Remembering the fallen means honoring the nation’s unfinished work, VA Secretary Denis McDonough said at Quantico National Cemetery in Virginia May 28.

McDonough said speaking at a national cemetery was a somber reminder of the true meaning of Memorial Day.

“This day reminds us that we must never forget those men and women who stood ready to protect our freedom, our humanity and our democracy,” he said.

The secretary cited his personal experience with remembering Veterans. During his upbringing in Minnesota, McDonough’s teacher and mentor was John Samuelson, an Army Veteran buried at Fort Snelling. Coach Sam, as people called him, fought in World War II, Korea and Vietnam. During a 10th grade assembly, Samuelson told his story of landing at Normandy on D-Day.

“He told us about jumping from his craft, sinking in the saltwater because of the weight of his gear, and fellow soldiers dying on the bloody sand as they fought to defeat Nazi Germany,” McDonough said.

“On a beautiful day like today, and with a deepened sense of gratitude, I knelt at his gravesite last Thursday and told my hero that I had never forgotten the lessons he taught me about courage, about selfless service and sacrifice, and about the importance of honorable service to this nation,” the secretary said.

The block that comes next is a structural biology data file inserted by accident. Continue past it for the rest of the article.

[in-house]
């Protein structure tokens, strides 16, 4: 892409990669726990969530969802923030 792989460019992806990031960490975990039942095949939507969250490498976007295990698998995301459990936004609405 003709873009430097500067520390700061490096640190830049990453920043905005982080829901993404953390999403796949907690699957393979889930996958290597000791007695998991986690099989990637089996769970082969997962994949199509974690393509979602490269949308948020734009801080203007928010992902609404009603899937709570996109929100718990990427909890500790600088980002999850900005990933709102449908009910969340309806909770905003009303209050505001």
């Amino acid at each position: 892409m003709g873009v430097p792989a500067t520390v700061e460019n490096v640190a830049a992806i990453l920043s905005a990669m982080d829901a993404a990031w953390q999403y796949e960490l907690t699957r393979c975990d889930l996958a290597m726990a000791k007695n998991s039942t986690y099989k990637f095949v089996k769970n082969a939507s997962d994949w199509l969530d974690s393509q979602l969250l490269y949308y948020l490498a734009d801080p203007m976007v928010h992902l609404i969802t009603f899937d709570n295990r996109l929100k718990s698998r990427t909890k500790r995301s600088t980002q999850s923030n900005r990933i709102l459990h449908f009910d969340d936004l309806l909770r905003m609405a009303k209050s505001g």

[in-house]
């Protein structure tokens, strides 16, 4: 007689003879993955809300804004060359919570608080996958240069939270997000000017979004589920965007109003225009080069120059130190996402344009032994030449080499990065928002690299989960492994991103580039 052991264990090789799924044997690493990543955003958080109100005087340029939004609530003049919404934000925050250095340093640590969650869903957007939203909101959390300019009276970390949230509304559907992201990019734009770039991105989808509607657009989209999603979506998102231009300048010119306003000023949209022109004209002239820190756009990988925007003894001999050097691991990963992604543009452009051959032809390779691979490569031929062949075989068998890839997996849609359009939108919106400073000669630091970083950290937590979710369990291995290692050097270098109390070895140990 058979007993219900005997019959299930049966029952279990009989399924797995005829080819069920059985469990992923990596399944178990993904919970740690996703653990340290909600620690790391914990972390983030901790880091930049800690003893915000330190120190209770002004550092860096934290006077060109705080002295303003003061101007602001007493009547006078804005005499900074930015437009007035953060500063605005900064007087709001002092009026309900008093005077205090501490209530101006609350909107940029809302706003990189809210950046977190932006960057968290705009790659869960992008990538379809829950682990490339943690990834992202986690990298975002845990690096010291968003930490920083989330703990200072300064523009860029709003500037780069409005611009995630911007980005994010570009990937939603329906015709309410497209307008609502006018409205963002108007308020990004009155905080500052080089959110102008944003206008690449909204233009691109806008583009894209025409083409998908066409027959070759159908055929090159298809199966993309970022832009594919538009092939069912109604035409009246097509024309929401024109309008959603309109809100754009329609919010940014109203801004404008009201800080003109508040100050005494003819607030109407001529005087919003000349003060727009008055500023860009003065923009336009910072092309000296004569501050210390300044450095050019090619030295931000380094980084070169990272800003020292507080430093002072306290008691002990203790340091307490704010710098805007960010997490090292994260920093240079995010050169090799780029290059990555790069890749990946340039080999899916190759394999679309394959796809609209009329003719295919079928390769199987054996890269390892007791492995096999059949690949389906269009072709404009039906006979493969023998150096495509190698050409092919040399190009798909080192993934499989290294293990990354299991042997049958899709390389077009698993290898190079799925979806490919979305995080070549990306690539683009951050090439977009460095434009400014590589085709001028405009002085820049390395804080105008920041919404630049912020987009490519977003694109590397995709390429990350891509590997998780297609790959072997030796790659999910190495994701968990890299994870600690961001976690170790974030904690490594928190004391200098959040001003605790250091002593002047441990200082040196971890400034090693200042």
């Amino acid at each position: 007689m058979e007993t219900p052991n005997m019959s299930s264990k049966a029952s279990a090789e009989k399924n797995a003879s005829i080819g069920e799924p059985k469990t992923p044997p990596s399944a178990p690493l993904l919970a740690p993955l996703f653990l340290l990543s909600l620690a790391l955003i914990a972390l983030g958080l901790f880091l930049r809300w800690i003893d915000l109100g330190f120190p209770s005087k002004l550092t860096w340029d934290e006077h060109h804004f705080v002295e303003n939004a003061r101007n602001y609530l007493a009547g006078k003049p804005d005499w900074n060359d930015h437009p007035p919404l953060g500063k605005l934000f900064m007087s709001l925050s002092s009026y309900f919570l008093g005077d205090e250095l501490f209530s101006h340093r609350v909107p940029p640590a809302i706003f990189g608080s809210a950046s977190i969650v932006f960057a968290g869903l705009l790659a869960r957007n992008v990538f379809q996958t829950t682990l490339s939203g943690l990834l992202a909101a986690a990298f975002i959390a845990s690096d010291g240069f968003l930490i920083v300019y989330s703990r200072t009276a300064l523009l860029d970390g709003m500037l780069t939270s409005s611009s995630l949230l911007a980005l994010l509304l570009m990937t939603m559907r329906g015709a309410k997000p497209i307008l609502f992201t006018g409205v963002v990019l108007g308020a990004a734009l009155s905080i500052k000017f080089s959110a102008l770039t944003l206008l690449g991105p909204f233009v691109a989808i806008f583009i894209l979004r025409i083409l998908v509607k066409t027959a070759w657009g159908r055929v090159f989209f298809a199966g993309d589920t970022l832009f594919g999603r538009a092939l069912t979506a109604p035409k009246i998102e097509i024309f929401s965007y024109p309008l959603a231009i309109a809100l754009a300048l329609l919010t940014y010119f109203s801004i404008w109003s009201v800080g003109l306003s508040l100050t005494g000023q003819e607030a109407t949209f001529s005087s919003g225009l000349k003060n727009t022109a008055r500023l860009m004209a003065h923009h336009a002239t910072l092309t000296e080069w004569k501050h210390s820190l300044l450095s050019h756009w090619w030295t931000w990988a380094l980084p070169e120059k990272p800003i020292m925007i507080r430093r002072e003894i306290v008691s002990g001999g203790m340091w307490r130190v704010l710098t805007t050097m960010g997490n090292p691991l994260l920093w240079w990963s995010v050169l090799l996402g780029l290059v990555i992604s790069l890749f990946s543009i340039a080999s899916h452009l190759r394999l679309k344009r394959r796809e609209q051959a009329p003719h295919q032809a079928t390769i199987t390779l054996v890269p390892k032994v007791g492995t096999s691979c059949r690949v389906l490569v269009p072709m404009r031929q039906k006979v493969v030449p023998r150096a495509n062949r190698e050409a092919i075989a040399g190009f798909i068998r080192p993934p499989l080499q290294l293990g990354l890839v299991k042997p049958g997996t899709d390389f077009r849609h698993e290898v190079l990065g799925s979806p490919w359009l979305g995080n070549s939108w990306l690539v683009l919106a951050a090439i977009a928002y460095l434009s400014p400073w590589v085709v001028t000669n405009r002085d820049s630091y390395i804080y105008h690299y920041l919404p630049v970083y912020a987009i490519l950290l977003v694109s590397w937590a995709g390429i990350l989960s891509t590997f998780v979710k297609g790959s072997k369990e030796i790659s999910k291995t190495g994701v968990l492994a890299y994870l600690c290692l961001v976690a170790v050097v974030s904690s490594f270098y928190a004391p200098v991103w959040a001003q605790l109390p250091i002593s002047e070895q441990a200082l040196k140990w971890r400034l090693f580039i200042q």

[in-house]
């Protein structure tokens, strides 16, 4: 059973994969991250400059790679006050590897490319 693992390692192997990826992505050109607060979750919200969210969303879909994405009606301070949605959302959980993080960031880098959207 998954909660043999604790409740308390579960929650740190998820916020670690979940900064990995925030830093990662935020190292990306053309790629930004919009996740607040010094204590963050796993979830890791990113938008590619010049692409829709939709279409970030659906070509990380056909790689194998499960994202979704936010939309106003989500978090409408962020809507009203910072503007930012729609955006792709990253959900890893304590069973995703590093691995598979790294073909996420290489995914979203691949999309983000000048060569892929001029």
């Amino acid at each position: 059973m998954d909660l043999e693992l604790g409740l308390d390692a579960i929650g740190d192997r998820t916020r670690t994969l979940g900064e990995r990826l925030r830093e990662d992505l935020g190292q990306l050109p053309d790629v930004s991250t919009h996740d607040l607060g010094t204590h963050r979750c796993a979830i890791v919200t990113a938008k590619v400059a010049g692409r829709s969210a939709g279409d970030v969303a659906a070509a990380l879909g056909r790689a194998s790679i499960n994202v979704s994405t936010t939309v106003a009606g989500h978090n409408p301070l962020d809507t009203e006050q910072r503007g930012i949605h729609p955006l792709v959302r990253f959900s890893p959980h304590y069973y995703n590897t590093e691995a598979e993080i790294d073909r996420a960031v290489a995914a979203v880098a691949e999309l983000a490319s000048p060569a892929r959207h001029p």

Marines from Marine Corps Base Quantico prepare for a 21-gun salute during the May 28, 2021, Memorial Day observance at Quantico National Cemetery.

Marines from Marine Corps Base Quantico prepare for a 21-gun salute during the May 28, 2021, Memorial Day observance at Quantico National Cemetery.

The secretary also cited several buried at Quantico. These included:

  • Hector Cafferata, a Korean War Veteran and Medal of Honor recipient.
  • William “Rich” Higgins, chief of a 75-member United Nations peace keeping force, killed by pro-Iranian Shiites.
  • James Brooks, one of the first African American recruits to join the Marine Corps and train at Montford Point.
  • Louis Lowery, who took a famous photo of Marines raising a flag on top of Mount Suribachi on Iwo Jima.
  • Frederick Branch, the first black commissioned officer in the U.S. Marine Corps who served in World War II and in Korea.
  • Sailor Jamie Fallon, Soldier and Vietnam Veteran Donald Simmons, and Cheryle Sincock, wife of Chief Warrant Officer Five Craig W. Sincock, who all died in the Pentagon Sept. 11, 2001.

“Their stories are the reasons we come back to these hallowed grounds,” McDonough said. “And behind every marker in this cemetery is a story worth knowing, worth remembering, worth emulating.”

McDonough said as spectators gathered, service members were busy defending the nation against threats to American ideals and democracy.

“Remembering means honoring the lives of those who fought for something greater than themselves, for a land they would never return to, for freedom many never even fully experienced themselves,” he said.

In addition to McDonough, U.S. Representatives Mark Takano and Rob Wittman spoke at the event.

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By Air Force Veteran Adam Stump is a member of VA's Digital Media Engagement team.

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Published on May. 28, 2021

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